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Dr. Linda Dahl Reveals Teofimo Lopez “Could Have Died” After Fighting With Air In Chest Against George Kambosos Jr.

Posted on 12/04/2021

By: Hans Themistode

As Teofimo Lopez made his way to the ceremonial weigh-ins, one day prior to his showdown against George Kambosos Jr. at Madison Square Garden’s Hulu Theater, he appeared fine. The New York native showed off his ripped physique on the scales and flexed as he officially weighed in at 135 pounds on the nose.

Yet, as first reported by Mark Kriegel of ESPN, things behind the scenes were chaotic.

As customary following all weigh-ins, Lopez began rehydrating. The 24-year-old took large gulps of a bottled substance but the reprieve he was hoping for, after draining his enormous frame down to the lightweight limit, never came.

Instead, the opposite effect took place.

“It didn’t get bad until I started rehydrating,” said Lopez to ESPN. “I thought it was just my asthma. I been having asthma since I was 6 years old.”

Though his condition only worsened, Lopez refused to seek medical attention before the night of the fight. With his showdown against Kambosos Jr. suffering numerous postponements and setbacks due to various reasons, Lopez was uninterested in waiting even longer for his return to the ring.

“I took a seat in the back of the restaurant, by the kitchen,” continued Lopez. “Everybody’s trying to burp me and relax me. They see my neck is swollen. My voice changed. At this point, everybody’s a little concerned. I think my dad told me I should go to the hospital and I said ‘No’ because they’re going to end up probably canceling the fight.”

Immediate attention under the care of medical personnel was something that Lopez desperately needed. However, with a chance to return to the ring in less than 24 hours and a career-high payday of just over $3.1 million, not to mention, the opportunity to close the door on his long-standing feud with Kambosos Jr., Lopez opted for rest. Nevertheless, once the highly touted young star woke from his slumber, his condition failed to improve.

“My neck is sore. My chest is sore. My throat is hurting. And I’m like, ‘I guess I’m just going to have to fight like this.”

From the sound of the opening bell, nothing appeared right for Lopez. His deleterious knockout power appeared less damaging. His smooth and slick defense seemed a step behind. Even his granite chin failed to hold up as he was knocked down for the first time in his career in the first round.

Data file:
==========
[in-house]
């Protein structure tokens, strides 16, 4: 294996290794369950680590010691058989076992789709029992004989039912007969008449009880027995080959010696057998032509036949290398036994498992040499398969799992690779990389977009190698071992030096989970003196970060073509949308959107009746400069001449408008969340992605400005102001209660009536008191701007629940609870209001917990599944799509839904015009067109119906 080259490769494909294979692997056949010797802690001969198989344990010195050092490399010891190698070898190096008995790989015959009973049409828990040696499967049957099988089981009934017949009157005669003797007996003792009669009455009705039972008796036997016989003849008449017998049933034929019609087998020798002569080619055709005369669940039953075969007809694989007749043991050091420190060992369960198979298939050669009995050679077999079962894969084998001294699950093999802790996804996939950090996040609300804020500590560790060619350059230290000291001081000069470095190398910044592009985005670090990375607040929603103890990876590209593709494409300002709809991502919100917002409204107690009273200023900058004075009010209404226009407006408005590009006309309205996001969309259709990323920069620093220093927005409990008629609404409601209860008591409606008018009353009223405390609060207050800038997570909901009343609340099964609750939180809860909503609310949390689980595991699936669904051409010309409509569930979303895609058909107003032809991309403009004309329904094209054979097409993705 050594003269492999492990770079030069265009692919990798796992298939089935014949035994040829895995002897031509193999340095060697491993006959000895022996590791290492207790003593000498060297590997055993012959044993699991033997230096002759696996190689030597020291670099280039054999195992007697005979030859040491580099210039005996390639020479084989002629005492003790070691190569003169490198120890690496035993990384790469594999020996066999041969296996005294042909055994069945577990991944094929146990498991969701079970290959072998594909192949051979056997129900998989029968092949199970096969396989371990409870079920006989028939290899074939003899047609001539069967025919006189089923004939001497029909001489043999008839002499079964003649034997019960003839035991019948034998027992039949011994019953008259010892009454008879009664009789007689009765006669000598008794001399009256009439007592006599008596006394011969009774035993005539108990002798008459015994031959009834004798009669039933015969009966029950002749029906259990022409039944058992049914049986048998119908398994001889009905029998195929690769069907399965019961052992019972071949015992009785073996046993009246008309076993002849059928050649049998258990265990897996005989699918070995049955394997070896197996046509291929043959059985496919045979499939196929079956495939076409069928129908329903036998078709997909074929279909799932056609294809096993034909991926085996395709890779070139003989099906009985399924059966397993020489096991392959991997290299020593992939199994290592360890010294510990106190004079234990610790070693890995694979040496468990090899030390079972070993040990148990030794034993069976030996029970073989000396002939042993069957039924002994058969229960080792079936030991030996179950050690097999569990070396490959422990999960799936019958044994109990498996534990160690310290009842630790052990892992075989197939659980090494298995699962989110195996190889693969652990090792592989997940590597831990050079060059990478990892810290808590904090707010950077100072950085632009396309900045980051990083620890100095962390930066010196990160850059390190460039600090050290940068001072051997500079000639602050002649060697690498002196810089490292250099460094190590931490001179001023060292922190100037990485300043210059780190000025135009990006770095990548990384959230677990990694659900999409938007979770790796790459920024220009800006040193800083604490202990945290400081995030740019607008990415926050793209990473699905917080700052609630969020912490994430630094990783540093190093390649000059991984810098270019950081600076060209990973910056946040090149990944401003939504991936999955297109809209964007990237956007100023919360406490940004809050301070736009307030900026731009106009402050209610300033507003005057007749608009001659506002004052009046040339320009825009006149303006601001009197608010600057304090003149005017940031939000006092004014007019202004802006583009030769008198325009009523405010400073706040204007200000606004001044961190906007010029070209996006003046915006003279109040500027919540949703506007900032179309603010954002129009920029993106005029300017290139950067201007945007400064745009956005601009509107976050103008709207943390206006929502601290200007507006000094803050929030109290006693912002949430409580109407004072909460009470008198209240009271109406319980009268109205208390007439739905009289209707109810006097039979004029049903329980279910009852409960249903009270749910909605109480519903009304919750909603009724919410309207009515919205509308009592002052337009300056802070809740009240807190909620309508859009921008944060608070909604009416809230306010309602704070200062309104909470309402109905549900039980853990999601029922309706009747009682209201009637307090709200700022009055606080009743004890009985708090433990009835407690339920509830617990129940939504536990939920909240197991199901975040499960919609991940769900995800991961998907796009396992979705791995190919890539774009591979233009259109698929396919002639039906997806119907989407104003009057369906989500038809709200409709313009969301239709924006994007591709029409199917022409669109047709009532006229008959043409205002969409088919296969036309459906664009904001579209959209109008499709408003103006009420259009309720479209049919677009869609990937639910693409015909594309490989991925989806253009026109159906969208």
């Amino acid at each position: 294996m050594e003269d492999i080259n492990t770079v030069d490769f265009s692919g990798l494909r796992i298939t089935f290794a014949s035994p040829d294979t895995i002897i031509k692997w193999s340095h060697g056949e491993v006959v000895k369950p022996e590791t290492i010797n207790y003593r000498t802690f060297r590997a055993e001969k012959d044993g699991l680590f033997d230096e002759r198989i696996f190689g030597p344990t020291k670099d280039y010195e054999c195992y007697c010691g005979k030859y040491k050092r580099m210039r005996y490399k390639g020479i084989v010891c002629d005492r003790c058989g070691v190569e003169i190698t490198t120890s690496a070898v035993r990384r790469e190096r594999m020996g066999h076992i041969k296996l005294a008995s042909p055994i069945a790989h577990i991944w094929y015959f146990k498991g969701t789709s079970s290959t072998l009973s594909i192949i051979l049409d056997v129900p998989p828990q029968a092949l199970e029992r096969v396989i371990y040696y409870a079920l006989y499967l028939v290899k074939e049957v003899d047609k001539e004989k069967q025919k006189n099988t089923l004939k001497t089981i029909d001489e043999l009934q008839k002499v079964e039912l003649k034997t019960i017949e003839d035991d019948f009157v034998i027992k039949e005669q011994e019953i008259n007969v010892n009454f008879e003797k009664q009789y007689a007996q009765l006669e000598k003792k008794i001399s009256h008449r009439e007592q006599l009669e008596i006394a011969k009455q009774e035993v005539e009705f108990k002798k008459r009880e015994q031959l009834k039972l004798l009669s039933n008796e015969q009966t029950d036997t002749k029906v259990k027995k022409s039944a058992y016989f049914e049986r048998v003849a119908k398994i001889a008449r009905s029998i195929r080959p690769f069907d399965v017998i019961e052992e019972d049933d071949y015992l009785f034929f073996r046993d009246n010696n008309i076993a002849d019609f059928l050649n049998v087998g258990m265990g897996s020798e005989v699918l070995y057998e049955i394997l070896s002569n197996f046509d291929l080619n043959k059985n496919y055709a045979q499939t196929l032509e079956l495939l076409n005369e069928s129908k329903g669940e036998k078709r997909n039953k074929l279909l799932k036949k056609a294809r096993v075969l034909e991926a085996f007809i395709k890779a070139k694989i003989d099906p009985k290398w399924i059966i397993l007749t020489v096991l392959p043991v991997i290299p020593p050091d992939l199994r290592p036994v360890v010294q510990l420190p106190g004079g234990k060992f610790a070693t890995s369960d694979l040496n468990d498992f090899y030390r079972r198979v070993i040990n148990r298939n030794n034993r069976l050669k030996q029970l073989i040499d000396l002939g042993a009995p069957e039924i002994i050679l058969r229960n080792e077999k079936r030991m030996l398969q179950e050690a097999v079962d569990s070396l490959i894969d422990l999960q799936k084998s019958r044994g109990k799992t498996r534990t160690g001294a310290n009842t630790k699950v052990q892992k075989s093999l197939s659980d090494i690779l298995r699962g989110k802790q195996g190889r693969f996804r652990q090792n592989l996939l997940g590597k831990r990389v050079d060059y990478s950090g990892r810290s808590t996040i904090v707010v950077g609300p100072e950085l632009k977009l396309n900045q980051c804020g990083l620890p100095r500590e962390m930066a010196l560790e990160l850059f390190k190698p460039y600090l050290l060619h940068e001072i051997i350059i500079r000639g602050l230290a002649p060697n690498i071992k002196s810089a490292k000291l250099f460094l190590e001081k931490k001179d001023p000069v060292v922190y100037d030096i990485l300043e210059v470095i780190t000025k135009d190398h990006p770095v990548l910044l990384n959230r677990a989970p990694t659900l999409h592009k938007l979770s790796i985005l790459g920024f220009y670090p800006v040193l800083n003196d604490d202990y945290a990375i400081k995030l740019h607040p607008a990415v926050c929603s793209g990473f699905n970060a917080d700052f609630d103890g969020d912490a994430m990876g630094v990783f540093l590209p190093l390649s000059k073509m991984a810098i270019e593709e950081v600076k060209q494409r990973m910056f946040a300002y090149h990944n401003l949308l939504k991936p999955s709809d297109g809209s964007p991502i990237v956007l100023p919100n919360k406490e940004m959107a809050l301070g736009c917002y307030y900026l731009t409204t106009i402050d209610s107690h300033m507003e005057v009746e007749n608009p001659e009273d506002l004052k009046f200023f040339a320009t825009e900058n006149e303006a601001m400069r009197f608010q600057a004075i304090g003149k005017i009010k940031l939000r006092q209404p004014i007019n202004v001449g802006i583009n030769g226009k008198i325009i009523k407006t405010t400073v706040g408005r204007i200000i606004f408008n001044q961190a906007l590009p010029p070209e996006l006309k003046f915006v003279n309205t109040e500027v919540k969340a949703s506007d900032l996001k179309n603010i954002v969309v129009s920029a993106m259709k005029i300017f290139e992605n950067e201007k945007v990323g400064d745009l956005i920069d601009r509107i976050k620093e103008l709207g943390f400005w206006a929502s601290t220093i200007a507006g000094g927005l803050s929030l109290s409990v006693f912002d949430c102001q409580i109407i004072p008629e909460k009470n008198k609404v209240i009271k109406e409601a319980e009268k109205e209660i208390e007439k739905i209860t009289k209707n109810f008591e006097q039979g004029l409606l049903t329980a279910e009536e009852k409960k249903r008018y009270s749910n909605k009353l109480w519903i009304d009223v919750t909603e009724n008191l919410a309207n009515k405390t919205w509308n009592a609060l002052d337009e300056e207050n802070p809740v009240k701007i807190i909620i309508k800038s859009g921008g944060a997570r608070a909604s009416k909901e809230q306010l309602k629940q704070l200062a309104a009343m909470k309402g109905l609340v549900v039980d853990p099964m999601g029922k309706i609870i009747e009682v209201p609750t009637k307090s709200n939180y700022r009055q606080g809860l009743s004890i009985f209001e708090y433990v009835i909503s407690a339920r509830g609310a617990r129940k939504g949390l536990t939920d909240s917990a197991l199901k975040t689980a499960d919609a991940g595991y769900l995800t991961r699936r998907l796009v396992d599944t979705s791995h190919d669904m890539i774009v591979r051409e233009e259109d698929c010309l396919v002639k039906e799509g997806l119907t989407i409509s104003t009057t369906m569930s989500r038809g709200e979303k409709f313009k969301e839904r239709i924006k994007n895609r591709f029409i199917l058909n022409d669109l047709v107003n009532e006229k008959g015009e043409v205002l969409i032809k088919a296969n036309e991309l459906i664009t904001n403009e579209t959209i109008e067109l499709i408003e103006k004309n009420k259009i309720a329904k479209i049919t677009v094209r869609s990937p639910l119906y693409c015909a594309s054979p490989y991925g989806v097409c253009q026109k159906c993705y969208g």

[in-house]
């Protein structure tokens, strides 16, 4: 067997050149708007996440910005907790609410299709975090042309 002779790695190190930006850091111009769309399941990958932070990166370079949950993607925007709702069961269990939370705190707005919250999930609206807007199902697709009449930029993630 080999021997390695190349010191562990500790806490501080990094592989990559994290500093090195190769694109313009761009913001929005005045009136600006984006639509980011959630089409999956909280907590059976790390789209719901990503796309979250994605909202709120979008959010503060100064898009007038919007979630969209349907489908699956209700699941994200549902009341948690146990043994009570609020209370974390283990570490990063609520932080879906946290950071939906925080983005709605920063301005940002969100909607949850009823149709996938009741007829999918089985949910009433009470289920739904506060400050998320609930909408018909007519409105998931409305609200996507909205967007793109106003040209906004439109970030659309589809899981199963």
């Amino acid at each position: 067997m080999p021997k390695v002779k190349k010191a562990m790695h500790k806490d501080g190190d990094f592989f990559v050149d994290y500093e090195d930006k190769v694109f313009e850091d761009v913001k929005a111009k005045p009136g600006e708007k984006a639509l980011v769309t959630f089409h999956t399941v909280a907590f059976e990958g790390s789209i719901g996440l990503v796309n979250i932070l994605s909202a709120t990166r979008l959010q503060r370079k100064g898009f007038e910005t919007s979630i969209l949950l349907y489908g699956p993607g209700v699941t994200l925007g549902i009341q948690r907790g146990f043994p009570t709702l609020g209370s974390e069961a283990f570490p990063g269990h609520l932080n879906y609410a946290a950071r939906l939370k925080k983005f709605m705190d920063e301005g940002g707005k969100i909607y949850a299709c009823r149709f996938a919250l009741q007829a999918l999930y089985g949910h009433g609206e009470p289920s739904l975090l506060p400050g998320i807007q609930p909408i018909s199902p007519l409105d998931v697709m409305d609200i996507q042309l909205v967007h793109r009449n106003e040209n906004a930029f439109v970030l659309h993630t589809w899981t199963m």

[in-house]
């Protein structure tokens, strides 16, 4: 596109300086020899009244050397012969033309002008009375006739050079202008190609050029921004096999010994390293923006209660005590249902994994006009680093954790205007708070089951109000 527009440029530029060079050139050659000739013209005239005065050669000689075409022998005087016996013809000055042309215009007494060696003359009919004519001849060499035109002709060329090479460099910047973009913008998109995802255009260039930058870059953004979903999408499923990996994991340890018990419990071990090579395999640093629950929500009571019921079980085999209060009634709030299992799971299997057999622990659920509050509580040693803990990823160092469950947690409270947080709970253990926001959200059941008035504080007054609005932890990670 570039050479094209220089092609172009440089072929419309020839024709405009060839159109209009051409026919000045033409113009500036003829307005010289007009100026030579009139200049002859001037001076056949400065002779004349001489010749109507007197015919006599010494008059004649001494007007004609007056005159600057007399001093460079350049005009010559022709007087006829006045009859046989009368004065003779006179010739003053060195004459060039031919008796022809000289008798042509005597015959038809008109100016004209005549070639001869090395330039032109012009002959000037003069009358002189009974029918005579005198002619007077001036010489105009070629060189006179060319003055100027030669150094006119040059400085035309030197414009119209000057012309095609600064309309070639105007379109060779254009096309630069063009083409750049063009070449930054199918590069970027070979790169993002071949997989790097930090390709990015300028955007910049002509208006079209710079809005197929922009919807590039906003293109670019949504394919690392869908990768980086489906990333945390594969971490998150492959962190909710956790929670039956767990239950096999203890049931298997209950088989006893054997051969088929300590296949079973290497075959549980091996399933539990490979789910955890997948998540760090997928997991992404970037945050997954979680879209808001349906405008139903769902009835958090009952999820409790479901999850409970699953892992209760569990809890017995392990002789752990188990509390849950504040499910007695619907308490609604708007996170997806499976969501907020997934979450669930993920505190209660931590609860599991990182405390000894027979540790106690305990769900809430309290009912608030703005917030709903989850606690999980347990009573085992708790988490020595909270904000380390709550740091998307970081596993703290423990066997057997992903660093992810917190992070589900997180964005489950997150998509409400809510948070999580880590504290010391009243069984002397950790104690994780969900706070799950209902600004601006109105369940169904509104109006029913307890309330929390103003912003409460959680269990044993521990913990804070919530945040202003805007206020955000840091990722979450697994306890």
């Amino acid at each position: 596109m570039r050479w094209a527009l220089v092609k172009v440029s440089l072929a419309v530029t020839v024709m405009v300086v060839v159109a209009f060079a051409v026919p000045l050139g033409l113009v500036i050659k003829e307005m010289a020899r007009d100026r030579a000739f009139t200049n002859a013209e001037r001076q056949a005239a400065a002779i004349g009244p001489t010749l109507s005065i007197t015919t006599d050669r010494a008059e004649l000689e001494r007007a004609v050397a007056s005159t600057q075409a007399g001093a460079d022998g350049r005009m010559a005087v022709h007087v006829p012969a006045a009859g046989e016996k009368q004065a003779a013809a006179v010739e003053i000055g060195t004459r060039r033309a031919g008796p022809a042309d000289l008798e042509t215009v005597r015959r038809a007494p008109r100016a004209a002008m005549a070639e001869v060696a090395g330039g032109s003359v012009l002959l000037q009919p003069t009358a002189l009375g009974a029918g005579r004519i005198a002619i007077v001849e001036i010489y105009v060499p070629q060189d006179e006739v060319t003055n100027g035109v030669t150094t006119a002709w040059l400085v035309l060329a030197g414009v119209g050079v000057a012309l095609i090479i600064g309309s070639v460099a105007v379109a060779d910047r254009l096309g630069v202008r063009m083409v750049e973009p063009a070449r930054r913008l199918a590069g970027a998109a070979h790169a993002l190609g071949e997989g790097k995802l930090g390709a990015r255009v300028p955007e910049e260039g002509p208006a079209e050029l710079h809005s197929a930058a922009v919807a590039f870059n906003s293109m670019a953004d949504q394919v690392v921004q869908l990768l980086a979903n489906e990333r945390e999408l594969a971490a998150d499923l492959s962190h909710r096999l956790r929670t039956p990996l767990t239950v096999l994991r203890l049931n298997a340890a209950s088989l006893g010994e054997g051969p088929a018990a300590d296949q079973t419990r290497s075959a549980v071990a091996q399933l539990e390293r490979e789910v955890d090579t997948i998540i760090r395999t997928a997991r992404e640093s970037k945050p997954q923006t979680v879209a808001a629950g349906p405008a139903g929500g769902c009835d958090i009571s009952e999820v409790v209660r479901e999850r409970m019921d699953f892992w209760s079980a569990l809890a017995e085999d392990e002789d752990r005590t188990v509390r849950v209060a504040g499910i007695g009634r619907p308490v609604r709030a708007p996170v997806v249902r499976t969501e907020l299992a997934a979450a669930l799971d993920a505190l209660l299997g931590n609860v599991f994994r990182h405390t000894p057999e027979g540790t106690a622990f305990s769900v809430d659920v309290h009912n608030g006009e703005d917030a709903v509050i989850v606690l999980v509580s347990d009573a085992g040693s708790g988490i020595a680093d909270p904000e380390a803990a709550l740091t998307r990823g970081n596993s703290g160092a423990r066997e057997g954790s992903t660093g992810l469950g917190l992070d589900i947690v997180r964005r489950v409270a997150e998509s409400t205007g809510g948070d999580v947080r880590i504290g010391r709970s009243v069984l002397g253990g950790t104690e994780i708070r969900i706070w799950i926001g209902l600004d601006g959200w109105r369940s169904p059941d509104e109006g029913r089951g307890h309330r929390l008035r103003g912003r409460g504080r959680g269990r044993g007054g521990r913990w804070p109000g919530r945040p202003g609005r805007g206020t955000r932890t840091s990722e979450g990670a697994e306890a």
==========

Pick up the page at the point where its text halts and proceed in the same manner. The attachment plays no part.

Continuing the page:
While Lopez audaciously fought back, scoring a knockdown of his own in the tenth round, he ultimately came up short via split decision.

Shortly following the first defeat of his career, Lopez was immediately transported to a nearby hospital. Once the now-former unified lightweight champion was under the watchful eye of Dr. Linda Dahl, she was bemused with his test results.

“He could have died, for sure,” said Dr. Linda Dahl. “How he breathed, I can’t even explain to you. It’s like somebody tied a 300-pound set of weights around his chest, like his neck and chest were in a vise. That’s how he fought.”

Dahl continued to monitor the condition of Lopez while carefully examining the 24-year old’s chart. After doing so, she continued with her diagnostic.

“The air was surrounding his chest wall and his heart and his neck — places where air is not supposed to be,” continued Dahl. “If he was hit in the neck or the chest, a certain way, in a certain place – he could have developed a pneumothorax (collapsed lung). He would have instantly been down and unable to breathe and needing a chest tube.”

Upon hearing the news of how dire his physical condition was, Lopez admits that while he was fully aware that he wasn’t 100%, he was completely clueless as to how serious circumstances ultimately were.

“I thought it was just my asthma,” said Lopez. “I fought through asthma before. If I told everybody, they would’ve canceled the fight. But I chose not to, because of the amount of pressure I was under. I didn’t want to hear people say, ‘Oh, another postponement.’”

In an effort to ensure his full recovery, Dahl has advised Lopez to remain sequestered and avoid certain forms of travel.

“I don’t know how he went 12 rounds without being able to breathe. But he has air where it’s not supposed to be, and it’s dangerous for him to get on an airplane.”

Throughout it all, Lopez has taken the truncation of his title reign in stride. But, as the still promising star replays the unfortunate events that have surrounded him since picking up the most significant win of his career against Lomachenko, including a bout with COVID-19 and the split between himself and his wife while she was several months pregnant with their first child, Lopez can’t help but become acrimonious over his frenetic 12 months.

“That was not me in there Saturday night. I’ve been trying to stay positive. “But I’ve been losing this whole year.”

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